Last week the Los Angeles Times published an article titled "Los Angeles Losing the Core of its TV Production to Other States." In it, reporter Richard Verrier cites that of the 23 new dramas that were just green lit for production by the 5 major broadcast networks only 2 (two!!) will be shot here in Los Angeles County. I'll say it again...only TWO!! So what's going on here? Why the great exodus out of California? Money, folks. It all comes down to budget. The fact is that other states such as Louisiana, Arizona, Georgia, Florida, North Carolina, New York (and of course we have to include the loss of production to Canada)...are all offering sizable tax incentives that shave a hefty chunk off the cost of production. Along with appealing locations and growing pools of local talent these states are offering a kind of packaging for production that's simply too good to pass up. And this has been developing for awhile. You'd think that by now California would wake up and hop on the tax cut bandwagon, but our state legislators just don't seem to get it...yet. Unfortunately, until they do, California will continue to lose production to other states and locales. To read the full article, click here.
So what does this mean for you? It comes down to this: you can now expect that a much larger portion of your auditions for scripted episodic television are going to be on-tape for producers who are not going to be in the room with you -- because they're off in another state or locale where production is being held. This means it has never been more crucial for you to have a solid on-camera technique under your belt that is specifically tailored to the audition format for when the producers are not in the room. It can be the difference between booking and not booking the job. I'll explain. When I worked in casting, we had several shows that were shot in Vancouver. So during production our producers were in Canada, not here in Los Angeles. So we would put the actors on tape here in L.A. and then send the tape to Vancouver for the producers to watch. Before sending off the tape, we would often review some of the performances that really popped to us in the room. And to our surprise, some of the performances that popped in the room were not popping on tape. Something was lost, something was missing. As a theatre-trained actor who understands staging, I began to tune in to the fact that these actors were upstaging themselves on camera. They were not maximizing camera space and the result was a performance that became compromised due to unconscious or careless physical choices on the part of the actor. So basically it didn't matter how well their performance popped in the room if it translated poorly on-camera. And since the deciding factor over who would book the job rests with the producers, and not casting...well, you get the picture. This was one of many eye-openers for me in casting, and part of why I developed my technique and started these classes nearly 10 years ago.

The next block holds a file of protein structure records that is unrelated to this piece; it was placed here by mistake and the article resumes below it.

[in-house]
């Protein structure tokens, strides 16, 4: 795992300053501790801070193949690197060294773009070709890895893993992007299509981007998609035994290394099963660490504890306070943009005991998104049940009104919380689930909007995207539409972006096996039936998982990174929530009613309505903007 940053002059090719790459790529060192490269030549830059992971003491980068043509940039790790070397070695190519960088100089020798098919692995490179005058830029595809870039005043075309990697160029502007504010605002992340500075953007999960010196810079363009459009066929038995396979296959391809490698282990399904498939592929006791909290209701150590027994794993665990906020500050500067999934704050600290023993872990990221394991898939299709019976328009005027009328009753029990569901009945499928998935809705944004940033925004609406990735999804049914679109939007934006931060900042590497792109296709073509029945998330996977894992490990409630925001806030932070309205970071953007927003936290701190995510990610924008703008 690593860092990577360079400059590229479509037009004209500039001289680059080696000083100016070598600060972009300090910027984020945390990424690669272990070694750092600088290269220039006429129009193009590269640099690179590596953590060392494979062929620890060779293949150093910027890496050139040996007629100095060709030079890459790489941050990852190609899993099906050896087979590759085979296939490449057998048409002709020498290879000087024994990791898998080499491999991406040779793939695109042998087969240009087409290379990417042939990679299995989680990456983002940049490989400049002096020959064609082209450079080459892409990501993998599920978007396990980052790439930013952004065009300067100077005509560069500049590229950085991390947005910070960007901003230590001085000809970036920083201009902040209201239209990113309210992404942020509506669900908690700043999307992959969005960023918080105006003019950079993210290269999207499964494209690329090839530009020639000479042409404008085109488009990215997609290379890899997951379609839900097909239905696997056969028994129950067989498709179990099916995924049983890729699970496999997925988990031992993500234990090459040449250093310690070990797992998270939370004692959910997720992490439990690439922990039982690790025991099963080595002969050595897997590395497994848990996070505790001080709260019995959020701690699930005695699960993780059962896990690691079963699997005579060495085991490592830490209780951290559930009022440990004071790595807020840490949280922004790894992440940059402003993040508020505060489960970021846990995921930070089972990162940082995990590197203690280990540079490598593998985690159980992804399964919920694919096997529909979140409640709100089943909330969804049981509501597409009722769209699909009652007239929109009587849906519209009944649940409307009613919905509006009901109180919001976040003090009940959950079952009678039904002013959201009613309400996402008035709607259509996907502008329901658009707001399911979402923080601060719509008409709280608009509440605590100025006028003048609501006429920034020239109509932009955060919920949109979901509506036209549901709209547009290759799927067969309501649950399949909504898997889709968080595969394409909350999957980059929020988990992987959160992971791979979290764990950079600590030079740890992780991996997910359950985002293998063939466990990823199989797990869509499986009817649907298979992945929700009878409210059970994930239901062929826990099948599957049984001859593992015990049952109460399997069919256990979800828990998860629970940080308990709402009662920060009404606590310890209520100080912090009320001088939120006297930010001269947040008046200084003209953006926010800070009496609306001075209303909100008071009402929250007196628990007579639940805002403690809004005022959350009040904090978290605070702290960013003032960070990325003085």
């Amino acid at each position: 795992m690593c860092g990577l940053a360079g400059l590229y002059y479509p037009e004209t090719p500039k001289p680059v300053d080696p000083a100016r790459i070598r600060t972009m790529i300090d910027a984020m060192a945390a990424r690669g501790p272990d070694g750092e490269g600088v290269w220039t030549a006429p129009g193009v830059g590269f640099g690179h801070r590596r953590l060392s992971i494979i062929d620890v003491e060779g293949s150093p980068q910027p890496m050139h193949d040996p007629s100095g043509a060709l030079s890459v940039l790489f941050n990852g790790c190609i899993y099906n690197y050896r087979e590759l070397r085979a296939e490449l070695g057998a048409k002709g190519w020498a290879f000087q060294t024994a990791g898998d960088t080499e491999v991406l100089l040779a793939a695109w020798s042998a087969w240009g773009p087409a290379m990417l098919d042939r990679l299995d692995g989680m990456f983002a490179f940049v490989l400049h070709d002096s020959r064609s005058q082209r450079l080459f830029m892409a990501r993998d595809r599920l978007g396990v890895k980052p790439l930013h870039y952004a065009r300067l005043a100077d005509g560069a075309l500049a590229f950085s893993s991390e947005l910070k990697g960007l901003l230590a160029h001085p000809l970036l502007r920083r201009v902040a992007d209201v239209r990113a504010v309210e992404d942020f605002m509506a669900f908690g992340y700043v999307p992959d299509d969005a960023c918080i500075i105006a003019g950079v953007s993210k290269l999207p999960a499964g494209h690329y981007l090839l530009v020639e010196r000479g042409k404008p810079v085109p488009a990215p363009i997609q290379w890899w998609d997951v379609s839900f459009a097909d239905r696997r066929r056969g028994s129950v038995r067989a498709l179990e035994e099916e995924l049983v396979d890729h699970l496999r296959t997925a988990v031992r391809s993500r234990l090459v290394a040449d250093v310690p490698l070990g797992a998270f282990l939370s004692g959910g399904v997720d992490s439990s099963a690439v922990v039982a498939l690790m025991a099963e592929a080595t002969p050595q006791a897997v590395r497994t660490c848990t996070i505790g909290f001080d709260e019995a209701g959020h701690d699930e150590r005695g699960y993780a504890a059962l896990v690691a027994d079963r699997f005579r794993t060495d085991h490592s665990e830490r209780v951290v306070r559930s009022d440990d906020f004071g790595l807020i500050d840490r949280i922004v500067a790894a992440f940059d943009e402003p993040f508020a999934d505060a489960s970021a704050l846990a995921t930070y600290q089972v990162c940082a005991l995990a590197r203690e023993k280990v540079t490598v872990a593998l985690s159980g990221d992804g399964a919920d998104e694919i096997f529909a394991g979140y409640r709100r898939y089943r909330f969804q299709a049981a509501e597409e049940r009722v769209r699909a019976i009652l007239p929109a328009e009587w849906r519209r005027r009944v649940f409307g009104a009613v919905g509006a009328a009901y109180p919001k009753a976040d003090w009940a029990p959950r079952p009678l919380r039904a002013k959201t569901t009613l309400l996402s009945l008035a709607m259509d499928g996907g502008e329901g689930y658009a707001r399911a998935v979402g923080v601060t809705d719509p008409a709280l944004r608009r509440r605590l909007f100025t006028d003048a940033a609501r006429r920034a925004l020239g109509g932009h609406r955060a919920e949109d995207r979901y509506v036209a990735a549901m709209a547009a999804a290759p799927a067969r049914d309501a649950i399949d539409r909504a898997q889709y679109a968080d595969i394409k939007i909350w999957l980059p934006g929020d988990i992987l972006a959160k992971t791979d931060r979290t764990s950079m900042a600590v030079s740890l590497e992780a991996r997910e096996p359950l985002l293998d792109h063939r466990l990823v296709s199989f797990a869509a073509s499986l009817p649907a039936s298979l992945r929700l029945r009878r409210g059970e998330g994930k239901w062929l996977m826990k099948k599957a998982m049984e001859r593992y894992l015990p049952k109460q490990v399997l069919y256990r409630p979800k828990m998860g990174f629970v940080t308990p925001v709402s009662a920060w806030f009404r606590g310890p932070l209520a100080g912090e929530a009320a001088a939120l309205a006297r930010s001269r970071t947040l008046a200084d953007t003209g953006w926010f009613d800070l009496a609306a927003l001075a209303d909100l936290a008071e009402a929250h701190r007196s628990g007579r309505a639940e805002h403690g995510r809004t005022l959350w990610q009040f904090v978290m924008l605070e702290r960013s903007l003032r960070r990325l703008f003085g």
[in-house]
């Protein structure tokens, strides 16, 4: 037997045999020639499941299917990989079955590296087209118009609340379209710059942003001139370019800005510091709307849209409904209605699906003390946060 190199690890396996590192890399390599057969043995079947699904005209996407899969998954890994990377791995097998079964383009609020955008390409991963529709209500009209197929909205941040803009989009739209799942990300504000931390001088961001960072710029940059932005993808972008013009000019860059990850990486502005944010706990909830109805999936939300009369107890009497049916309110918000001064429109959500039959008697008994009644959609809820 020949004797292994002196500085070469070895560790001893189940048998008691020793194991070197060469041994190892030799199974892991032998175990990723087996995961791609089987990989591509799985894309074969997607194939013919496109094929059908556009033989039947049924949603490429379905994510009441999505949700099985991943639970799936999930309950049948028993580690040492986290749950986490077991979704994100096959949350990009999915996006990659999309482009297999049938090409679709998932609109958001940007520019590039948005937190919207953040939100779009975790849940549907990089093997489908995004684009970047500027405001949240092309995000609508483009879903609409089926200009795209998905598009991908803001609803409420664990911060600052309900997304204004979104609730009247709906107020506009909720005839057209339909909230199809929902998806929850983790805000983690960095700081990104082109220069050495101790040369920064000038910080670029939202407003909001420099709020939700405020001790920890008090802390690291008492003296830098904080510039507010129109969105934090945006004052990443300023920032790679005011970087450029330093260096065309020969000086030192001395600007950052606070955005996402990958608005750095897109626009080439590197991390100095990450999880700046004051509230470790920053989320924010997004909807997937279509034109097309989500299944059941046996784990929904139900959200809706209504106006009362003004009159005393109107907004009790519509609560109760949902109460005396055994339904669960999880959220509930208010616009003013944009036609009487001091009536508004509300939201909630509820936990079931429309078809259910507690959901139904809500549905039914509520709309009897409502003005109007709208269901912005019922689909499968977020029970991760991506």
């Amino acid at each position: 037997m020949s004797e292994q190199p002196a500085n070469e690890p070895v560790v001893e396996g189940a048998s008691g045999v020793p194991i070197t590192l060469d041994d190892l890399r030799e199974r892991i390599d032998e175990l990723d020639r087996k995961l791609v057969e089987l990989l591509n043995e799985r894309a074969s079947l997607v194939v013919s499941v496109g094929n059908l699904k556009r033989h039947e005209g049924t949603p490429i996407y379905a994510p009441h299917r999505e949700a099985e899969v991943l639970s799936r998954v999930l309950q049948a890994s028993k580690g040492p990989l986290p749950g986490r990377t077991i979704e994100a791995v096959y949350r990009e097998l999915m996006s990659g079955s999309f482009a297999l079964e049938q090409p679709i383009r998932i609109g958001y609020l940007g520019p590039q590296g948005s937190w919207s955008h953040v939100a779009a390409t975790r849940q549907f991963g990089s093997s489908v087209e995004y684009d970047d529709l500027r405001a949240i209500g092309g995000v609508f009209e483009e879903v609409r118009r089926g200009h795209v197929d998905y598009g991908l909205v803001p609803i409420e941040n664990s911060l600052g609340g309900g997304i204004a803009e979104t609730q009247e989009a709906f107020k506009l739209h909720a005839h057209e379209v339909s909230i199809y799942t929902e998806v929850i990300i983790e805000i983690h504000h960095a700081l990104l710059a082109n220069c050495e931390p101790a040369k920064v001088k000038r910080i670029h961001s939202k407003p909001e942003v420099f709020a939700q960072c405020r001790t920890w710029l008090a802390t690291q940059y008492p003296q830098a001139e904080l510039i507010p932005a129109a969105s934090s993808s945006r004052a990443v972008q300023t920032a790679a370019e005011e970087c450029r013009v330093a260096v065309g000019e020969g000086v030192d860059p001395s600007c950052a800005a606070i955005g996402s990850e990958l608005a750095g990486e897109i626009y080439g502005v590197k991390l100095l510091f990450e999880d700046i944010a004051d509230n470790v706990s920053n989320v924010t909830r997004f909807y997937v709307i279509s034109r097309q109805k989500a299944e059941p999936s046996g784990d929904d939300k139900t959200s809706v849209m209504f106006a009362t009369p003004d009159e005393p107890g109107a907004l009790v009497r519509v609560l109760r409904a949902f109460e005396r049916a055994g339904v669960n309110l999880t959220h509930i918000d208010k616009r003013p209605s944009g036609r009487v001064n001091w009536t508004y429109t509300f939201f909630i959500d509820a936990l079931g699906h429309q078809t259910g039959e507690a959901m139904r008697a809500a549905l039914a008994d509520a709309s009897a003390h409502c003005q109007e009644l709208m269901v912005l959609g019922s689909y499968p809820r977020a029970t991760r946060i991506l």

In the audition, it's the actor's responsibility to take us into the life and environment of the scene and to transport us into the story believably and effectively. But it's also the actor's responsibility to do their part to ensure that the producers have a great view of the scene no matter where they are, either in the room with you or elsewhere when they will be dependent upon viewing the scene through the eye of the camera. It's your responsibility not for the sake of the producers, but for the sake of protecting your performance. It's to benefit you and support your chances of booking the role. So this episodic season, don't underestimate the power and influence of the camera's lens...but be the smart & savvy actor who utilizes it, maximizes it, owns it, and makes it work for you in the room.
© 2012. Christinna Chauncey. All Rights Reserved.